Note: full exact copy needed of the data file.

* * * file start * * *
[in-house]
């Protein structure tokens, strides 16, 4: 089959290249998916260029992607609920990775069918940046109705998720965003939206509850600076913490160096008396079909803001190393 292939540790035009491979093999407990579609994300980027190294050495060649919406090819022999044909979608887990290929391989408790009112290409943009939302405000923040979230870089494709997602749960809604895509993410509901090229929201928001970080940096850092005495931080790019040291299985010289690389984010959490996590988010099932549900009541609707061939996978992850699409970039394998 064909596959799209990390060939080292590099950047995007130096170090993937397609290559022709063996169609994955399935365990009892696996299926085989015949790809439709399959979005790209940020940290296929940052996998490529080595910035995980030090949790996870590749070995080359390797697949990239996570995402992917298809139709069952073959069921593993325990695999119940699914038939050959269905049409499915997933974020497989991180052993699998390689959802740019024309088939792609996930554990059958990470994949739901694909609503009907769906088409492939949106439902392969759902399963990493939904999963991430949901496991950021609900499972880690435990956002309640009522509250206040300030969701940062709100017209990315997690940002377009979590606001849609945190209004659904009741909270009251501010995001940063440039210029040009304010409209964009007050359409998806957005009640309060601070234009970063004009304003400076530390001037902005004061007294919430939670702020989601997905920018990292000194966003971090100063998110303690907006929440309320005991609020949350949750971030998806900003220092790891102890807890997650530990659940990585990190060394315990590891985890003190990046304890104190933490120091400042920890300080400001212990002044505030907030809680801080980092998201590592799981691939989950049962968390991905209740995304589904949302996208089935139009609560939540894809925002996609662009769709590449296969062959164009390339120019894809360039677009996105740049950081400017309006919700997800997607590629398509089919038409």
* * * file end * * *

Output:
[in-house]
């Protein structure tokens, strides 16, 4: 089959290249998916260029992607609920990775069918940046109705998720965003939206509850600076913490160096008396079909803001190393 292939540790035009491979093999407990579609994300980027190294050495060649919406090819022999044909979608887990290929391989408790009112290409943009939302405000923040979230870089494709997602749960809604895509993410509901090229929201928001970080940096850092005495931080790019040291299985010289690389984010959490996590988010099932549900009541609707061939996978992850699409970039394998 064909596959799209990390060939080292590099950047995007130096170090993937397609290559022709063996169609994955399935365990009892696996299926085989015949790809439709399959979005790209940020940290296929940052996998490529080595910035995980030090949790996870590749070995080359390797697949990239996570995402992917298809139709069952073959069921593993325990695999119940699914038939050959269905049409499915997933974020497989991180052993699998390689959802740019024309088939792609996930554990059958990470994949739901694909609503009907769906088409492939949106439902392969759902399963990493939904999963991430949901496991950021609900499972880690435990956002309640009522509250206040300030969701940062709100017209990315997690940002377009979590606001849609945190209004659904009741909270009251501010995001940063440039210029040009304010409209964009007050359409998806957005009640309060601070234009970063004009304003400076530390001037902005004061007294919430939670702020989601997905920018990292000194966003971090100063998110303690907006929440309320005991609020949350949750971030998806900003220092790891102890807890997650530990659940990585990190060394315990590891985890003190990046304890104190933490120091400042920890300080400001212990002044505030907030809680801080980092998201590592799981691939989950049962968390991905209740995304589904949302996208089935139009609560939540894809925002996609662009769709590449296969062959164009390339120019894809360039677009996105740049950081400017309006919700997800997607590629398509089919038409």